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Posted by on Nov 19, 2013 in Uncategorized

CAN Open Letter to Umbrella Group Countries Brollies won’t save you from a Super Typhoon

CAN Open Letter to Umbrella Group Countries Brollies won’t save you from a Super Typhoon


The beginning of COP19 was overshadowed by the devastating effects of Super Typhoon Haiyan in Palau, Micronesia, the Philippines and neighbouring countries.  Not only is the destruction suffered by these countries tragic, so is the fact that this is not the first COP to occur in parallel with such distressing extreme events. It is almost as if Mother Nature is sending us a message: the world cannot stand still in the face of climate chaos.  Yet, many countries in this group do not seem to have gotten the message.

The actions taken this past week here and at home by Japan, Australia and Canada are simply unacceptable.  One of the key tasks in Warsaw is to raise near-term ambition in order to close the gigaton gap.  Japan’s announcement yesterday to lower its ambition so massively that it will now actually “increase” emissions from 1990 is absolutely shameful.  The world needs decisive and immediate actions to reduce emissions, not ambition.  To add insult to injury, Japan seems to be trying to make the target look ambitious through some creative accounting, yet the cold, undeniable fact remains: it is an increased target compared to 1990 and a significant rollback from even Kyoto. The government has to come back with a truly ambitious target, without relying on nuclear energy.  After all, too much reliance on nuclear energy led to this situation in the first place. You should not repeat the mistake.

Down-under the situation is sadly too similar. It seems there is not one aspect of these negotiations that Australia is not out to frustrate. First it was climate finance, which includes vital funding to vulnerable communities to help build resilience to climate change. Next it was attempting to roll back your domestic climate legislation, and appearing to set ridiculously difficult conditions for moving to a 15% or 25% emissions reduction target.  All at a time when we so badly need you to up our ambition. Australia then took an impossibly hard-line position on a mechanism to address the loss and damage suffered by developing countries impacted by climate change.  We could include other countries in this room on that last point. We do not believe these positions represent the wishes of the Australian community and we expect better.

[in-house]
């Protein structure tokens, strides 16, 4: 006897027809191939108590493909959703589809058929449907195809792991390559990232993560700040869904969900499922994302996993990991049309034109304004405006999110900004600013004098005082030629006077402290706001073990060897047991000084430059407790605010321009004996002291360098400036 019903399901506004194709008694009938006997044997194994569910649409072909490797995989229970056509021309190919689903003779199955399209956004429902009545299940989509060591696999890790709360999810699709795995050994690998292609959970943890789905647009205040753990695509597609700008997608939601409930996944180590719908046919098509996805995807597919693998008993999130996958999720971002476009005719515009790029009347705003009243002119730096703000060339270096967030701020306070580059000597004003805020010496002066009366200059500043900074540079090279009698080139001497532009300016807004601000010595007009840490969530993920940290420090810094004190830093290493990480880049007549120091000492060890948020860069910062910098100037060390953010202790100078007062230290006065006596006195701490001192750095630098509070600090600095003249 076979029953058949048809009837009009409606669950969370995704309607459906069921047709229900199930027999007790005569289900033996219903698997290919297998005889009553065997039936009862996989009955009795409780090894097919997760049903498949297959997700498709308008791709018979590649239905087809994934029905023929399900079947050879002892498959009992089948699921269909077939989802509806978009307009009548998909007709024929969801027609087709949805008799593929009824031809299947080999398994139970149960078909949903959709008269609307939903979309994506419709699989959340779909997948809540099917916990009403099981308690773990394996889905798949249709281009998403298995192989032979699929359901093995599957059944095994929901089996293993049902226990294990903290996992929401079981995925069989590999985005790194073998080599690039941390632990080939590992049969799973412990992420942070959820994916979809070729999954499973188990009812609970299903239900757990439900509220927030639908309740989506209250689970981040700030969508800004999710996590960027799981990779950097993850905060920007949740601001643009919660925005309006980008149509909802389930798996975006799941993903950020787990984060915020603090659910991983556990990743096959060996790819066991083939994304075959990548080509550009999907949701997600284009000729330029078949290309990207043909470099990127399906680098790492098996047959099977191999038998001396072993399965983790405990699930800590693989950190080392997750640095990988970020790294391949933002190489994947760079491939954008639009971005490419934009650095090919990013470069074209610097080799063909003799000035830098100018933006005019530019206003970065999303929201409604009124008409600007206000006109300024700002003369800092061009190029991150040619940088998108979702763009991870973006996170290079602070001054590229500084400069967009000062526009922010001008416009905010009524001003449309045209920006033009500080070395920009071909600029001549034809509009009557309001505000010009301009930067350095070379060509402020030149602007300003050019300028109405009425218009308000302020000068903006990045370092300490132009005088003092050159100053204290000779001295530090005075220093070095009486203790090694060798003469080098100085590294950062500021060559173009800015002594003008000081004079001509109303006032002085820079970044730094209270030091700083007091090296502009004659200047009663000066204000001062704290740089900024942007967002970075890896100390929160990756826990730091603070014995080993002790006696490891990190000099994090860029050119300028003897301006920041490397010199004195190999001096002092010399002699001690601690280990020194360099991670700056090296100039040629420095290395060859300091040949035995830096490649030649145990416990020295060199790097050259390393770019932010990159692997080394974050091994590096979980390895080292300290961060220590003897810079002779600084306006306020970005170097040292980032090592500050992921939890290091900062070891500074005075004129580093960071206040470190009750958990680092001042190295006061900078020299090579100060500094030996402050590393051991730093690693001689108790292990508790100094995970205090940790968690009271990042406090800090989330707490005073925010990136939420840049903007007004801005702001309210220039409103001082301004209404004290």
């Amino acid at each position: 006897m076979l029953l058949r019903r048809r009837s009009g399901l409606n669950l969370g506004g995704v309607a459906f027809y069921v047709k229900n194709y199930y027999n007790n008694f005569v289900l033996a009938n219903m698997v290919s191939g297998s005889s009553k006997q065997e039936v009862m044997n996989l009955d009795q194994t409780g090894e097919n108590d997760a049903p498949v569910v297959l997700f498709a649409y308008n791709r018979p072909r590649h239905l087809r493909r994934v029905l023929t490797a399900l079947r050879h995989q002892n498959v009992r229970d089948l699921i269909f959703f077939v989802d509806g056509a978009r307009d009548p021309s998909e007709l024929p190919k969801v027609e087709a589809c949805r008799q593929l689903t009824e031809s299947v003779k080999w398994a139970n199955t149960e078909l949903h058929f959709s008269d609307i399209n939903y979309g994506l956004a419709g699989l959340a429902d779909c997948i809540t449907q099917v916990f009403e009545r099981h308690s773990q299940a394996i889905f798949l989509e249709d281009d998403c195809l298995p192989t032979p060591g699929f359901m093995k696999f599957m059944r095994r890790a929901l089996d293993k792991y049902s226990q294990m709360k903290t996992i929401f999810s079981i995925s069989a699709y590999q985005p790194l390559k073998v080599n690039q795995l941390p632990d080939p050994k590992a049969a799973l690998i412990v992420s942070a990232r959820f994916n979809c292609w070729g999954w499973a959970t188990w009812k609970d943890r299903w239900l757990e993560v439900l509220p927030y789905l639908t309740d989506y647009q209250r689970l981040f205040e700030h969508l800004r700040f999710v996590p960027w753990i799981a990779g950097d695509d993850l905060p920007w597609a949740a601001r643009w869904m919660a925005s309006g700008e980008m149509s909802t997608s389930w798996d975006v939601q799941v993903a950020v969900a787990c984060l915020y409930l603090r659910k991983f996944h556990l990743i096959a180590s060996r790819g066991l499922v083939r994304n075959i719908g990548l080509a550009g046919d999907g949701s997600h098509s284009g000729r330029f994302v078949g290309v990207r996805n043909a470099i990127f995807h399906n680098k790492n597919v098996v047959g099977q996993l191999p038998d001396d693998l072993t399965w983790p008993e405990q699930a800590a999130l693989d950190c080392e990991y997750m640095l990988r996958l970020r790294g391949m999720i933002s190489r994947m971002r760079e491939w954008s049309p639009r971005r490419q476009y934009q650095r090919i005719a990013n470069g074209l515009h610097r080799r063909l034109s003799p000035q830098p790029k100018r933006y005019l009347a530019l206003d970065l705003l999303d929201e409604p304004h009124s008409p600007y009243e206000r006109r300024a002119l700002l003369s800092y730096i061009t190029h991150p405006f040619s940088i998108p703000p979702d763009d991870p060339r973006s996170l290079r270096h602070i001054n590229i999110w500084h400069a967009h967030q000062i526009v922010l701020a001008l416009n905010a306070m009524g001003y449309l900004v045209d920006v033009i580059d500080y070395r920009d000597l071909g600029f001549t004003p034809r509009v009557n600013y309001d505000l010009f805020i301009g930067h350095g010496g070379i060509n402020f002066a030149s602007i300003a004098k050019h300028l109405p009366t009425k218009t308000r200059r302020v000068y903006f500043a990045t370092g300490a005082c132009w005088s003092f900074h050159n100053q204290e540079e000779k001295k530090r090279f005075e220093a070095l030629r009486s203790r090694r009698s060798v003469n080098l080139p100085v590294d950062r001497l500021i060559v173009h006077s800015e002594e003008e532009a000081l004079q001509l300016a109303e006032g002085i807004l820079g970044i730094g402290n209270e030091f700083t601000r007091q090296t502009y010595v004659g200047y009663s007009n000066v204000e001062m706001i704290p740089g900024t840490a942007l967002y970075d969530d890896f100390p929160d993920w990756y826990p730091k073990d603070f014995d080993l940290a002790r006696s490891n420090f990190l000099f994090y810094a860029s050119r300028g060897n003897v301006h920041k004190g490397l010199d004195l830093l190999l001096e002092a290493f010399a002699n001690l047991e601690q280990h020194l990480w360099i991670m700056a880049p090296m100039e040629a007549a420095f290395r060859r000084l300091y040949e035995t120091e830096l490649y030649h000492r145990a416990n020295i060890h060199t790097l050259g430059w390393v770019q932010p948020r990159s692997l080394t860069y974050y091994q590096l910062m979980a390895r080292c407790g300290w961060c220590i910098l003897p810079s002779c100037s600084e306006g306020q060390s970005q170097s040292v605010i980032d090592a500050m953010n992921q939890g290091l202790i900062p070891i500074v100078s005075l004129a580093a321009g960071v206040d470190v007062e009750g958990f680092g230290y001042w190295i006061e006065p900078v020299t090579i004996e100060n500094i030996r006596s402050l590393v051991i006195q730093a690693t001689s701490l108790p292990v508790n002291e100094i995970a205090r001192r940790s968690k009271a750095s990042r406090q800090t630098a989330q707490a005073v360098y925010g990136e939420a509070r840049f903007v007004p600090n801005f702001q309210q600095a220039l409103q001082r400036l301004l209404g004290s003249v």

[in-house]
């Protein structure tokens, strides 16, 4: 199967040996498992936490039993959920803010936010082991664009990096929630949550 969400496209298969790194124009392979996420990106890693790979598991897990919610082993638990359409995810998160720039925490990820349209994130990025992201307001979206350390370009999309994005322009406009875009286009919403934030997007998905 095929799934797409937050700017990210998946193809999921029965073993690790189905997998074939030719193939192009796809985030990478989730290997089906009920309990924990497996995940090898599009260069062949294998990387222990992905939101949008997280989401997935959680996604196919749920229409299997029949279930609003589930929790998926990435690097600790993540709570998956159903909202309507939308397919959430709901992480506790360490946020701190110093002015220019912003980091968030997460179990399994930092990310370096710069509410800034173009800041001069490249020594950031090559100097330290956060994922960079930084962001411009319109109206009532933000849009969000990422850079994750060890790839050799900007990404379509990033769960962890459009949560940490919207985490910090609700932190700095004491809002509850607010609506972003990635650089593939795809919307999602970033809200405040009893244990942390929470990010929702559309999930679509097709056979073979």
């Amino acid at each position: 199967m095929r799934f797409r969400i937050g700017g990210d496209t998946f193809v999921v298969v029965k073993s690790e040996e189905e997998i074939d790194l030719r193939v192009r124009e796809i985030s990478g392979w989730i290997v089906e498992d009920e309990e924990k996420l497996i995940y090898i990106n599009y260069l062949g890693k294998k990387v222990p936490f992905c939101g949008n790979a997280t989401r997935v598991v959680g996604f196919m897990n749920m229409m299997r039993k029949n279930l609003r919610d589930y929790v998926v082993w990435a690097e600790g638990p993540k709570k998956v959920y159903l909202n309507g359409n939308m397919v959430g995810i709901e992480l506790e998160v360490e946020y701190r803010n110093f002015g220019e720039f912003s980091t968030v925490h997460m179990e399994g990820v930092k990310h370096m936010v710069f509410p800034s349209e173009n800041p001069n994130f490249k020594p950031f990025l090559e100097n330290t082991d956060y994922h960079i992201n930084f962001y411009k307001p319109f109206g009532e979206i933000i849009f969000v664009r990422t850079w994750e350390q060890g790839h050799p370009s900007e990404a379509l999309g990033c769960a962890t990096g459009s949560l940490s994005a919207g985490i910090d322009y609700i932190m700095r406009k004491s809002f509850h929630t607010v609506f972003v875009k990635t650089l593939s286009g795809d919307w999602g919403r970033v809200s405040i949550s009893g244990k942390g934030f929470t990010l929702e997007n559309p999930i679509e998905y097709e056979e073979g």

The cheerleading by Canadian ‘leaders’ on Australia’s misguided legislative actions is simply disrespectful to all those countries present here seeking to negotiate action on climate change in good faith.  This farce is further compounded by Canada’s own projections that it is not currently even getting close to Copenhagen ‘target’ and miles away from its original Kyoto commitment or what is required by science.  The gap is a result of a nonsensical push to expand the tar sands as fast as possible – which will result in a tripling of emissions from the tar sands between 2005 and 2020.  Aggressive expansion of fossil fuel extraction is incompatible with the need to phase out GHG emissions within the next few decades.

As civil society, we have used every means at our disposal.  We went so far as to create the Fossil of Disbelief, because the situation has simply become Kafka-esque. Humanity must reduce its emissions to avoid the worst impacts of climate change; if the 200 mph sustained winds of the Super Typhoon were not were not loud enough to wake you up, we don’t know what can.



Naoyuki Yamagishi, WWF Japan for Climate Action Network Japan
Simon Bradshaw, Oxfam Australia for Climate Action Network Australia
Christian Holz, Climate Action Network Canada (CAN-Rac Canada)



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